U.S. Cities and Metro Areas: Census 2000
Overall, cities expanded rapidly during the 1990s, growing nearly twice as fast as in the 1980s. Western and southern cities grew the fastest, while urban industrial centers in the Midwest and Northeast declined in population. New York remained the country's largest city, however, passing the 8 million mark.
In 2000, 80.3% of Americans (226 million people) lived in metropolitan areas, up slightly from 79.8% (198.4 million people) in 1990. (A metropolitan area is a city plus the adjacent communities to which it is linked economically.) All of the metropolitan areas with populations of at least 5 million grew over the period, ranging from 29% for the Dallas metropolitan area to 5% for Philadelphia. The total population within metropolitan areas increased by 14%, while the nonmetropolitan population grew by 10%.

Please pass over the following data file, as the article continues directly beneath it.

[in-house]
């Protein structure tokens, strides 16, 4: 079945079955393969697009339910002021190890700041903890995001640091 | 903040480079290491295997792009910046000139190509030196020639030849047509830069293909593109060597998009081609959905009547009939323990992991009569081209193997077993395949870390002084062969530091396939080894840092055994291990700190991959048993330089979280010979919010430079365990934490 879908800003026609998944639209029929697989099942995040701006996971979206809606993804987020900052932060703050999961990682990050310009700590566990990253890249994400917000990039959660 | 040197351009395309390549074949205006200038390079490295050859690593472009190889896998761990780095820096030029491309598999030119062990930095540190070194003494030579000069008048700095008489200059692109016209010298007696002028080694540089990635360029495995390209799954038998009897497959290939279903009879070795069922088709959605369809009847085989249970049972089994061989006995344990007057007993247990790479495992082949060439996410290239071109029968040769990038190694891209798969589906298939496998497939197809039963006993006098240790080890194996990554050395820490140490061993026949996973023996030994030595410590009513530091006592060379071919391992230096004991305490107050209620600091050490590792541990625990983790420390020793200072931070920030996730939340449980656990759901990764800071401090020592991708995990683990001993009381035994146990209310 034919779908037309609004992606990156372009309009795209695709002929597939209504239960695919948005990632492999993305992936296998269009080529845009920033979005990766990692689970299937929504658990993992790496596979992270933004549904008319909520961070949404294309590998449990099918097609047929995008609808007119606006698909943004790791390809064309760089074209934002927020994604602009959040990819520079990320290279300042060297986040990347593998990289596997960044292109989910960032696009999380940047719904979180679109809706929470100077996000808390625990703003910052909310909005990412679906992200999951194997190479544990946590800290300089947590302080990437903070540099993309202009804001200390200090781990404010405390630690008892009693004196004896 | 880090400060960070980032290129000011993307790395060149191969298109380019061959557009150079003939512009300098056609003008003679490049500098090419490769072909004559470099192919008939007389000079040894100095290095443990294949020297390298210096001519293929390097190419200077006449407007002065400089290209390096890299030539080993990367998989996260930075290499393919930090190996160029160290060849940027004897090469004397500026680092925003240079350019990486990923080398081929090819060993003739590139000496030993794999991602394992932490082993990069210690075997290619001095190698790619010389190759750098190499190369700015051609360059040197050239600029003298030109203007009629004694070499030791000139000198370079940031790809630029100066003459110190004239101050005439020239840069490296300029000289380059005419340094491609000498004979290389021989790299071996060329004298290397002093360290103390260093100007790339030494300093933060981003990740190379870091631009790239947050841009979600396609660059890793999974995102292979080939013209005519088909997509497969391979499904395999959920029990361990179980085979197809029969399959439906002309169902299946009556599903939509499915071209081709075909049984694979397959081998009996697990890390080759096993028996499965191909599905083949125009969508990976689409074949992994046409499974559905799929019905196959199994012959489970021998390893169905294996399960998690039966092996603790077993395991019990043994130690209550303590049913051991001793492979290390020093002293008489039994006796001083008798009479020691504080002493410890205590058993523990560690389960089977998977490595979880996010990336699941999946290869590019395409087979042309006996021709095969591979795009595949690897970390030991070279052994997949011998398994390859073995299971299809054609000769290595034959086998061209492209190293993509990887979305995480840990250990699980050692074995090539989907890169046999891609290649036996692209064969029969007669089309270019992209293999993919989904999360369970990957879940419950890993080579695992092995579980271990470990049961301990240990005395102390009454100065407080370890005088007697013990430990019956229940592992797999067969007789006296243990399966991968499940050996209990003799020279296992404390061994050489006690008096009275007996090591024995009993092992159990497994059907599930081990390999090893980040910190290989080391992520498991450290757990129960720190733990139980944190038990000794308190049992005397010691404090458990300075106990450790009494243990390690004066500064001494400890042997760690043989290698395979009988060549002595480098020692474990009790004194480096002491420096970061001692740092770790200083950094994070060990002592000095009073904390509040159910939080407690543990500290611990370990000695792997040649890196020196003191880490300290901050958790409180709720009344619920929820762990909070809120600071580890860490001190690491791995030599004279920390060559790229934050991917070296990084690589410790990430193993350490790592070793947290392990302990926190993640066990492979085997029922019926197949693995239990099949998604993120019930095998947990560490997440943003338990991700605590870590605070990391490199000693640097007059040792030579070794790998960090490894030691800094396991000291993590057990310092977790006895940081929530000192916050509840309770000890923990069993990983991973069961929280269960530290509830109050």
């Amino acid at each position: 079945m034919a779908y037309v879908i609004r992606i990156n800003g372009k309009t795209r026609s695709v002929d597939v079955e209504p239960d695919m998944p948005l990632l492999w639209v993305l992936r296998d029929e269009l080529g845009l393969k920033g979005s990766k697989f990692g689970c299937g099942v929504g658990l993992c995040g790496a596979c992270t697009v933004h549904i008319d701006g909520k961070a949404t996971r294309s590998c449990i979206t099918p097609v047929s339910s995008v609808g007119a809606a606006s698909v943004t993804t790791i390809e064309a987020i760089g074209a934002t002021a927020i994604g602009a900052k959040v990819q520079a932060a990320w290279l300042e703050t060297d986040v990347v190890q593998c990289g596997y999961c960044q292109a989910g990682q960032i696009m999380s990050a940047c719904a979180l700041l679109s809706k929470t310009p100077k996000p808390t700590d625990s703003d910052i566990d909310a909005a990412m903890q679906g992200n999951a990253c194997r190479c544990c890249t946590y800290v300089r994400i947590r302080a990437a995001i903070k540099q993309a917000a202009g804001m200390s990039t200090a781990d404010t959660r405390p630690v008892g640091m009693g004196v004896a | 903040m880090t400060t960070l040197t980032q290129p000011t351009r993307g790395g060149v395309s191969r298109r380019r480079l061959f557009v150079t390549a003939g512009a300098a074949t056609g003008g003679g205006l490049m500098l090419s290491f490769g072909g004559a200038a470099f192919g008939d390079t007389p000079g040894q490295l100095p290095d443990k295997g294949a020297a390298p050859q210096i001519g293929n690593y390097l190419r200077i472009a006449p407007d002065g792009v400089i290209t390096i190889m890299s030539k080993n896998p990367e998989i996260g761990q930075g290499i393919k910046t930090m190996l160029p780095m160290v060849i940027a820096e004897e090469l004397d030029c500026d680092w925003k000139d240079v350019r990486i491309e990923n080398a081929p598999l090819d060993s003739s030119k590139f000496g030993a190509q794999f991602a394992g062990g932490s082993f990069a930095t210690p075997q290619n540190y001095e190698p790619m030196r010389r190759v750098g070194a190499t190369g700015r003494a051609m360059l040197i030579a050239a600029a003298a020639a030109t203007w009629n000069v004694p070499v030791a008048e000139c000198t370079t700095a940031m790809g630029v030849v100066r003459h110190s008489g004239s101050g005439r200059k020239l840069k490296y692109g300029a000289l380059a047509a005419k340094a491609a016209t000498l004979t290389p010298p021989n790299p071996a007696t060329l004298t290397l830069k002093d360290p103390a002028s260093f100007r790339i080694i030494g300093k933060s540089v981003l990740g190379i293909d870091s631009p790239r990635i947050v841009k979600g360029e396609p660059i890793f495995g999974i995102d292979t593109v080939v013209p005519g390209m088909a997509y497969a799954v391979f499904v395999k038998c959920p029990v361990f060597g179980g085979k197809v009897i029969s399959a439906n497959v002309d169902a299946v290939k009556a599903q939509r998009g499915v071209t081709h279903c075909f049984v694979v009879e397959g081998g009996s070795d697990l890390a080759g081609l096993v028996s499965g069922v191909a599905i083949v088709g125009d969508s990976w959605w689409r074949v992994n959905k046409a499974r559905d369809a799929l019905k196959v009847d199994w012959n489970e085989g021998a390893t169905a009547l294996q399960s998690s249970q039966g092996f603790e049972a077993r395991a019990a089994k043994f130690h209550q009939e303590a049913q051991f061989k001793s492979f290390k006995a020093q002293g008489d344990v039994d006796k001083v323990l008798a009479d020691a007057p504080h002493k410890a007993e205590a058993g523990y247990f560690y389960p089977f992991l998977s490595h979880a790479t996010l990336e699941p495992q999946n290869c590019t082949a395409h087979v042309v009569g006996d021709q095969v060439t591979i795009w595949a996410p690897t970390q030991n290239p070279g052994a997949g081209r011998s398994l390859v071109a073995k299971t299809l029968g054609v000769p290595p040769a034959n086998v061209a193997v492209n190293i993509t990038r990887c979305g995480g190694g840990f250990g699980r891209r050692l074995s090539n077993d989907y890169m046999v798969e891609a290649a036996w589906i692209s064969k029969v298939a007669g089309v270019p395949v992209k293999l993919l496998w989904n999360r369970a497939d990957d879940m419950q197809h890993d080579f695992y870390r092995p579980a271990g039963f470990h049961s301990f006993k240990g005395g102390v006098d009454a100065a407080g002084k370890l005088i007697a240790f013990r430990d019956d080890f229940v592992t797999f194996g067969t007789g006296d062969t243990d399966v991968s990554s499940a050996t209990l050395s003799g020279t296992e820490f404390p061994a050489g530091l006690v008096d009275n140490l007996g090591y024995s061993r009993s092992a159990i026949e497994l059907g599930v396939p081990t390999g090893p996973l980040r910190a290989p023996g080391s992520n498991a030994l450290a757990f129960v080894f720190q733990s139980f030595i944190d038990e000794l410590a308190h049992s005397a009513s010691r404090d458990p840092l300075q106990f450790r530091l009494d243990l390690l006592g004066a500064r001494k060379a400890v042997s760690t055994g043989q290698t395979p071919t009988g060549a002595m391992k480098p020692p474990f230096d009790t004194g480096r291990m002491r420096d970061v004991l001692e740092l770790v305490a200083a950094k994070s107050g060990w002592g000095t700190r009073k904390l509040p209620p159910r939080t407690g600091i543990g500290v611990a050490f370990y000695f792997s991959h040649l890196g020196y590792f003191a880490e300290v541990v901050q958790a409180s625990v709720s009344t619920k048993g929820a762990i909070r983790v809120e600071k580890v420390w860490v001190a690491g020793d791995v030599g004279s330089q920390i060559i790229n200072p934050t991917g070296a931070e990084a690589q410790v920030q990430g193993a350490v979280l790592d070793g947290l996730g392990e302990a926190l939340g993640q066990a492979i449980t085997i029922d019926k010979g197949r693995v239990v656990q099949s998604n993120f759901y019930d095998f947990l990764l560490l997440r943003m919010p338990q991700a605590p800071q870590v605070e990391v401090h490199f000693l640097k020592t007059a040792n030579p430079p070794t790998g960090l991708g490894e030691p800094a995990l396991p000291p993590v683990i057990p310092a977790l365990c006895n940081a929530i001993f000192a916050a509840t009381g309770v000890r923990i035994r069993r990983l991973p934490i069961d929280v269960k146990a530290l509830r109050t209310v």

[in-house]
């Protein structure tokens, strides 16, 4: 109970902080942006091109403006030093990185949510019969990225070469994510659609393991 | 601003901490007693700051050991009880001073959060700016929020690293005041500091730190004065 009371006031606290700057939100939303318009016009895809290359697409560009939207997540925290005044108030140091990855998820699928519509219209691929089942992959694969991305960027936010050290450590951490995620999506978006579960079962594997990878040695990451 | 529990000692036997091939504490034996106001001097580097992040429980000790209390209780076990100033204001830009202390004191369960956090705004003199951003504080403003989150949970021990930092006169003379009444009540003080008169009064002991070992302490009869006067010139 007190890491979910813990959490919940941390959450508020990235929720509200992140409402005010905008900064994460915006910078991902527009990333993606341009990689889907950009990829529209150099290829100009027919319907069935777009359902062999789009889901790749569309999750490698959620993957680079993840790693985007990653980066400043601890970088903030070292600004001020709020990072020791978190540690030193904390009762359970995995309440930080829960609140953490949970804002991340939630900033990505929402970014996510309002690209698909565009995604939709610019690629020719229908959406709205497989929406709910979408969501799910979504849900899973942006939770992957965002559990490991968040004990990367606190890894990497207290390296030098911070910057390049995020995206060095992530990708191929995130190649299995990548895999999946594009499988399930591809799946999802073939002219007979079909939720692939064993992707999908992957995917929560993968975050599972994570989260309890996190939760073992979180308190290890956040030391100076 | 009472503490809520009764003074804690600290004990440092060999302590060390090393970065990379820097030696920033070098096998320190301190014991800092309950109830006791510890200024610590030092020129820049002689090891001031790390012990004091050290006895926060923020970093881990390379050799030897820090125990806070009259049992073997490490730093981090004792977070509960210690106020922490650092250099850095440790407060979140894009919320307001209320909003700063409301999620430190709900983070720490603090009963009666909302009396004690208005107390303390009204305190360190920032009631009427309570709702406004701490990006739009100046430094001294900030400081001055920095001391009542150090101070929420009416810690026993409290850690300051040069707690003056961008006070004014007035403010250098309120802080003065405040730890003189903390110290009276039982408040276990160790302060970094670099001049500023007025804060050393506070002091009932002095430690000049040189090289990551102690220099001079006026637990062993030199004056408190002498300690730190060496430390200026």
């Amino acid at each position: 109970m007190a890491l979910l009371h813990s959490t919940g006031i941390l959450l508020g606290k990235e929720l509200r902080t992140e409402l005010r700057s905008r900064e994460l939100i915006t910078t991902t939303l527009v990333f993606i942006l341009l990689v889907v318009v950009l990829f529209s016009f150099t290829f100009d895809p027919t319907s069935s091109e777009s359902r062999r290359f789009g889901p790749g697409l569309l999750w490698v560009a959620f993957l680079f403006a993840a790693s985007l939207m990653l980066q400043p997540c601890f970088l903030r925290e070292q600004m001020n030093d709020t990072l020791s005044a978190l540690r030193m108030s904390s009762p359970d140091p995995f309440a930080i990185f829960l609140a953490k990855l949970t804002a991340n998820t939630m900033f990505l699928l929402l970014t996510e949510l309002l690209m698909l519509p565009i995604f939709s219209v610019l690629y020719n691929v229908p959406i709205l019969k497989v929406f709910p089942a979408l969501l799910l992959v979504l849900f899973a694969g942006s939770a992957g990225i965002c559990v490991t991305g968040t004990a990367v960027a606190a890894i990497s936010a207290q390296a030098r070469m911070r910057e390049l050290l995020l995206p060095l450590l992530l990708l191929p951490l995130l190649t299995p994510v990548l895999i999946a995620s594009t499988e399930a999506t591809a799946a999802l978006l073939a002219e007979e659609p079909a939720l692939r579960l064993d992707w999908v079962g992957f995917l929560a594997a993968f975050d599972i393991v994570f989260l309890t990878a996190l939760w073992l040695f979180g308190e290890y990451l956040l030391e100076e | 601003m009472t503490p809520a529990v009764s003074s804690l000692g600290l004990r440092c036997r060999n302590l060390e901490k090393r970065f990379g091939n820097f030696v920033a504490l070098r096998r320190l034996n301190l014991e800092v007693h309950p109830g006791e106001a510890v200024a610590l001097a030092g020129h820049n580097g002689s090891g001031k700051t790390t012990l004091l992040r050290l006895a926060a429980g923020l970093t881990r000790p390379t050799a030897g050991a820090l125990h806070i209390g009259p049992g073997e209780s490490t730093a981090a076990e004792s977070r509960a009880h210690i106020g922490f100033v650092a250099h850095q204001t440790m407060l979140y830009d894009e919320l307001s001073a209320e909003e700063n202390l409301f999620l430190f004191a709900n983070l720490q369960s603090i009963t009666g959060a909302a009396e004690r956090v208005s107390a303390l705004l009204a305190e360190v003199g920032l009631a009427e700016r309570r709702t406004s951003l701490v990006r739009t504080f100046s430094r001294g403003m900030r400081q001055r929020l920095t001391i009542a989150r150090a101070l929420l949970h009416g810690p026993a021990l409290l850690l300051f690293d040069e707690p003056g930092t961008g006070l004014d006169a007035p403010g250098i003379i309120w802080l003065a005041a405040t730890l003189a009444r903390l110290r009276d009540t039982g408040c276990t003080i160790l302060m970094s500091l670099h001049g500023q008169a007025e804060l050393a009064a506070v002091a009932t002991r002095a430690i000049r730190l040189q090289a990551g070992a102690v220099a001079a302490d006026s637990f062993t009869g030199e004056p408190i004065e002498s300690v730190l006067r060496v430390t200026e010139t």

Top Ten U.S. Cities by Percent Population Change, 1990–2000
|Rank||Place name||Population||Change, 1990 to 2000|
|April 1, 2000||April 1, 1990||Number||Percent|
|1.||Augusta-Richmond County1, Ga.||199,775||44,639||155,136||347.5%|
|5.||North Las Vegas, Nev.||115,488||47,707||67,781||142.1|
|6.||Athens-Clark County2, Ga.||101,489||45,734||55,755||121.9|
|8.||Pembroke Pines, Fla.||137,427||65,452||71,975||110.0|
|10.||Las Vegas, Nev.||478,434||258,295||220,139||85.2|
The Ten Fastest-Growing Metropolitan Areas, 1990–2000
|Metropolitan area||Population||Change, 1990–2000|
|April 1, 1990||April 1, 2000||Number||Percent|
|Las Vegas, Nev., Ariz.||852,737||1,563,282||710,545||83.3%|
|Austin-San Marcos, Tex.||846,227||1,249,763||403,536||47.7|
|U.S. Cities with Population over 100,000||U.S. Cities||Best Architecture in U.S. Cities|
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